Risk Factors

Your surgeon will discuss your individual case with radiation and chemotherapy specialists in a multidisciplinary tumor board. Your case will be reviewed by specialists who may need special tests to determine your risk factors. Your cancer specialist tries to estimate if you have a High or Low risk of the cancer coming back.

Low risk patients have a very good chance of being cured by surgery alone. If you have 2 or more risk factors you may need to talk to an Oncologist to see if radiation or chemotherapy is needed for you.

Important Risk factors

  • Large Tumor size                
  • Deep invasion of your Tumor (T3)
  • Low tumors near the anal sphincter
  • Malignant lymph nodes
  • Aggressive or High grade tumors
  • Invasion of small nerves or lymph nodes
  • Close margins
  • Special or unusual pathology

Common Pathways

There are 3 Main ways of sequencing radiation chemotherapy and surgery.

Path A

  • Most common
  • Radiation and Chemotherapy are given BEFORE Surgery 
  • Chemotherapy is given again AFTER surgery

Path B

  • Less common
  • Radiation and Chemotherapy are given AFTER Surgery

Path C

  • Rarely used
  • Radiation alone BEFORE Surgery
  • Chemotherapy AFTER Surgery

Palliative Therapy

In some patients the tumor is too large or advanced to be completely eradicated with Radiation, Chemotherapy, and Surgery. It is not possible to “cure” the cancer. It may still be possible to control the cancer and the treatment goals are to alleviate pain, improve quality and quantity of life. 

These therapies are very individualized to the patient depending on their health and types of symptoms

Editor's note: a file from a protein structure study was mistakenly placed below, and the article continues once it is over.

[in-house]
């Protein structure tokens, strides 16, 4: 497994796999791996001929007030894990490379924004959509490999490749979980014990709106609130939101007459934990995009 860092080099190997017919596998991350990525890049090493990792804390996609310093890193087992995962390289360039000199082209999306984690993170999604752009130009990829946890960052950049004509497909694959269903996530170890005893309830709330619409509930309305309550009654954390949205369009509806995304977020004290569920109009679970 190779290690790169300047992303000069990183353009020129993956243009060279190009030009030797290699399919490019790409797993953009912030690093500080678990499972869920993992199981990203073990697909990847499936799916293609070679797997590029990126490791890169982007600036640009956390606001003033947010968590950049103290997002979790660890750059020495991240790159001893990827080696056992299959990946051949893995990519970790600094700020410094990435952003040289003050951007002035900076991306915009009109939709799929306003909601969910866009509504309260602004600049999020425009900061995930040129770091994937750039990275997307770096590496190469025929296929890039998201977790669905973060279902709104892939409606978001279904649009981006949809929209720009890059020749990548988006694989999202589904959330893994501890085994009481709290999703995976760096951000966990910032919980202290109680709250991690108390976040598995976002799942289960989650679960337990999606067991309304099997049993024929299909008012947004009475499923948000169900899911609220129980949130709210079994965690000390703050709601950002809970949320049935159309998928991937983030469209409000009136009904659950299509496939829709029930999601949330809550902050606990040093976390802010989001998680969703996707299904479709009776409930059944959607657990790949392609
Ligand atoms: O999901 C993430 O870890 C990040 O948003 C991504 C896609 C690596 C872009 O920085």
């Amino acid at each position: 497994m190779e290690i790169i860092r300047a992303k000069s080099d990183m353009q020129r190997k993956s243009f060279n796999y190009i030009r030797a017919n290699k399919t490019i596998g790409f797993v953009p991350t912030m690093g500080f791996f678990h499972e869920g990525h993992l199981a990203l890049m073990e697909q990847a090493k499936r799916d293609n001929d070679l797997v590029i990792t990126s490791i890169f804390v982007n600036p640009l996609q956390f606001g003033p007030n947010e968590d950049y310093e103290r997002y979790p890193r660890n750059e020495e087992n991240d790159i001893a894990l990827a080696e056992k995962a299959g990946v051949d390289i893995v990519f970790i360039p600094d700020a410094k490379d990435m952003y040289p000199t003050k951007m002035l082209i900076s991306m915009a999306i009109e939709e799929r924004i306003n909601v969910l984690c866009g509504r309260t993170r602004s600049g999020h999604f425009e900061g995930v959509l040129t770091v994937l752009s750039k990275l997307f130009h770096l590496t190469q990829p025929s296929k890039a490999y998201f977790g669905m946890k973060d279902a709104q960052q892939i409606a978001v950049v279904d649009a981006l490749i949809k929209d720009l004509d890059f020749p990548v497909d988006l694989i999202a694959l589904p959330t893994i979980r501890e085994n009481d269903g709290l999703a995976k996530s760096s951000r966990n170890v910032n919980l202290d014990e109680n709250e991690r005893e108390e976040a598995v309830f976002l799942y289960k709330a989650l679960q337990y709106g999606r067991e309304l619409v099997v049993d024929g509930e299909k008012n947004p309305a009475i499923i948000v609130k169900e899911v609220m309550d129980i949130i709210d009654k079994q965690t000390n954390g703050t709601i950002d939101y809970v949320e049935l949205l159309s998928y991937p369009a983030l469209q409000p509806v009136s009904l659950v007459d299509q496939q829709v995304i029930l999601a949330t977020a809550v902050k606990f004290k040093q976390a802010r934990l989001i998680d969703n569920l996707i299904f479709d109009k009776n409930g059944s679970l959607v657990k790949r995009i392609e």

• Radiation can help with pain, bleeding, and many other symptoms of cancer
  • Chemotherapy can help slow the growth of the cancer and increase survival
  • Surgery can potentially remove cancers from nearby organs, or clear blockages in the colon

What are the benefits of Radiation or Chemotherapy?

Radiation and Chemotherapy help reduces the risk of cancers coming back in the future (Local Control) and improve the chances of being alive in the future (Overall Survival). We cannot predict how any single patient will benefit from therapy but we know that therapy can reduce your “chances” of your cancer returning.

Benefits of Radiation BEFORE Surgery

  • Shrinkage of tumor (downstaging) before surgery can help to make the surgical resection easier
  • Reduces close or positive margins
  • Is better tolerated (less side effects) than if given after surgery
  • Reduces the risk that the cancer will come back in the future (local control)

Risk reductions

Surgery Alone

10%

 

Radiation & Surgery

5%

Relative reduction of 50% or absolute 5%

If 100 people had surgery and NEVER had any further treatment, approximately 10 people will have a recurrence of the cancer in their pelvis within 5 years.